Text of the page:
Gangs of teenage boys skulk on badly lit corners and outside pitifully dingy convenience stores in Mexico’s border city of Ciudad Juárez. Packs of police trucks rumble up and down the potholed roads, shining powerful beams into backyards. Occasionally they descend on a particularly shady-looking group, chase them down alleyways, spread-eagle them against the trucks, and sometimes arrest them for drinking or glue-sniffing.
In Ciudad Juárez, there are two types of gangs: colectivos and barrios. Barrios are the gangs that do the work on the street for the major drug cartels: the biggest are the Aztecas and the Artist Assassins, who are locked in a battle for control of the drugs that pass through the city. Colectivos are often persuaded to become barrios, but they begin life more innocently as a place for teenagers to hang out.
“Because everyone came here to work in the factories, in most families the mother and father both have to work very long hours. Their kids don’t go to school – they have no education, no opportunities. So they go into the streets, and join a colectivo. It starts as an identity,” says Guillermo Asiain, a 26-year-old youth organiser.
Asiain is part of Ciudad Juárez’s network of citizen-led initiatives trying to clean up Juárez. His focus is on giving Juárez’s youth things to do, to prevent the colectivos from starting to deal drugs and to attract people already in the barrios back from a life of crime. He organises concerts, football clubs, and graffiti lessons – anything the teenagers want to do.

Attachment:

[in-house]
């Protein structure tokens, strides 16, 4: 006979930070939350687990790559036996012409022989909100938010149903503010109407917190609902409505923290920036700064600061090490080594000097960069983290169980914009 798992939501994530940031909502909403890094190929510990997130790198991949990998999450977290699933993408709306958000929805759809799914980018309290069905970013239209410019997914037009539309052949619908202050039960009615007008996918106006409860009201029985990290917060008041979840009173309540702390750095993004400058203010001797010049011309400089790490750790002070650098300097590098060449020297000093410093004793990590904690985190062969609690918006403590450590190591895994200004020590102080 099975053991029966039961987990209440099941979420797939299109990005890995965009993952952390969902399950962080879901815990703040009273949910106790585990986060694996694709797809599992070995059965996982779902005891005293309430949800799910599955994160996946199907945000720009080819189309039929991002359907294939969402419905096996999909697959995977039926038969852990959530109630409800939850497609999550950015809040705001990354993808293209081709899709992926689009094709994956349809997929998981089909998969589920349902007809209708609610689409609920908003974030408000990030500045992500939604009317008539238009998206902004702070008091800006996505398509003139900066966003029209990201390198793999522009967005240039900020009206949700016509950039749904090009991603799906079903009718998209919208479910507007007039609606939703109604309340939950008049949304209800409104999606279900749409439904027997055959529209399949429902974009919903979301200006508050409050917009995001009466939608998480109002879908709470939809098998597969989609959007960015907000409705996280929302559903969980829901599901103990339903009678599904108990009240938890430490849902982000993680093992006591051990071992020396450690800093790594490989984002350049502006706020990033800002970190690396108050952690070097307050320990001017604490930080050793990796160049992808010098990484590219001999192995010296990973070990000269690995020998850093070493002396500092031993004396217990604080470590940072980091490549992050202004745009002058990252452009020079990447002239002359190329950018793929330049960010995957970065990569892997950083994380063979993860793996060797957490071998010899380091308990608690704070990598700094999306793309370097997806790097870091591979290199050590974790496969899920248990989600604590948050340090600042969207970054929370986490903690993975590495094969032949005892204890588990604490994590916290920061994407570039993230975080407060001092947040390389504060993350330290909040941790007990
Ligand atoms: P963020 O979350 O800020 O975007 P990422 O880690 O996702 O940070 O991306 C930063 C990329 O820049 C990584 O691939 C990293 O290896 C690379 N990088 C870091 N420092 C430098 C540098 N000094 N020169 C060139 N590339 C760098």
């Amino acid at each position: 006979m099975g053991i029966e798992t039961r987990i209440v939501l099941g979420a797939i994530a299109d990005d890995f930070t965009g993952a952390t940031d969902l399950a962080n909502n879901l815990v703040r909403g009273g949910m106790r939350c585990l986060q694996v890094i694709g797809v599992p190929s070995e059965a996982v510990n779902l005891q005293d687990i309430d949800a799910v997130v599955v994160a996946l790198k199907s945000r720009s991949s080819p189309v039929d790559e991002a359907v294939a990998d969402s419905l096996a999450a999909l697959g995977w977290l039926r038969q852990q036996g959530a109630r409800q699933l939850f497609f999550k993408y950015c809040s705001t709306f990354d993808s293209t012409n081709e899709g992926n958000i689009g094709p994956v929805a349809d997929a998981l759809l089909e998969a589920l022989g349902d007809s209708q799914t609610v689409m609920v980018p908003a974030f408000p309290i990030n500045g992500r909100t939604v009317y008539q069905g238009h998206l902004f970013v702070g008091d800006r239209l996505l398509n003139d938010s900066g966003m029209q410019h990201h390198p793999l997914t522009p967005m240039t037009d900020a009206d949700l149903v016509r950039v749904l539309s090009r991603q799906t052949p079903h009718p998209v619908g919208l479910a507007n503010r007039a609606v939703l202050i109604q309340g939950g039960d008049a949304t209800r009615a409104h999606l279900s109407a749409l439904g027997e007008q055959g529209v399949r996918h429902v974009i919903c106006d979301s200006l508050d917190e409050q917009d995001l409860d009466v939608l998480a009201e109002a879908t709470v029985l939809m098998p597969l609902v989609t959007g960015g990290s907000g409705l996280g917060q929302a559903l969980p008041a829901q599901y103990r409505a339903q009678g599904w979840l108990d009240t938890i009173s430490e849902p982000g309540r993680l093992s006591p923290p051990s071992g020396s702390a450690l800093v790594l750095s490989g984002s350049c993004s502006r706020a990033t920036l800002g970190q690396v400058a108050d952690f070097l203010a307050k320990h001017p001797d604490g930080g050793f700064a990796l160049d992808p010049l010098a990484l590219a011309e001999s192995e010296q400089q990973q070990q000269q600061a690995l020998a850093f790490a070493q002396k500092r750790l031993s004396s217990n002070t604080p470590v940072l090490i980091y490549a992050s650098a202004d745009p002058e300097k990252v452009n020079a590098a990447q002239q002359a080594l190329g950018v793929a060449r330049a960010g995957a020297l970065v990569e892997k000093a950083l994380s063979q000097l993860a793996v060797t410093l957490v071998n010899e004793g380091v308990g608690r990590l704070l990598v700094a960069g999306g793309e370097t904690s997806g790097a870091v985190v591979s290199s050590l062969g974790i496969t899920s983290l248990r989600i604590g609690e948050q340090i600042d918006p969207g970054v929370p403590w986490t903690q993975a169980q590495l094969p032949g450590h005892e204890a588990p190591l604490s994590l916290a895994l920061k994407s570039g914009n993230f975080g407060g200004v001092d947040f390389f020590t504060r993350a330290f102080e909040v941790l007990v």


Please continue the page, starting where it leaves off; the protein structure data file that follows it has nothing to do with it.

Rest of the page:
“We can even use violence through boxing – to get the gangs to box each other,” Asiain says. “It gets it out of their system, while forcing them to coexist in the same place.”
In this weekend’s mayoral elections, the vote went to Hector Murguia, a working-class hero who was mayor once before. Murguia is beleaguered by allegations that he is in cahoots with the drug cartels. In 2008, a year after his previous term ended, his former police chief was caught trying to smuggle a ton of marijuana over the border to the US.
One of the biggest disappointments for many Juárenses about the election result is that unlike some of the mayoral candidates, Murguia wants the federal police, a notoriously corrupt and brutal force, to remain in Juárez.
“The police target the young people,” says Daniel Mundo, a 22-year-old who has made the rare leap from being in a barrio back to being in a colectivo. “They know young people will get scared, so they intimidate them.” Mundo helps organise meetings between members of the police and civilians, to provide an opportunity for each side to air complaints and listen to each other.
In the heart of the federal police’s heavily guarded headquarters, the police bemoan their status in the city. “There is no respect,” says one. “Not even children respect us.”
This, however, seems an insignificant concern alongside the conditions that ordinary Juárenses have to put up with. The death toll stands at eight a day, and while the killings are dismissed by the government as narco deaths, the reality is that they are mostly not ruthless drug lords but youngsters taking the only opportunities given them.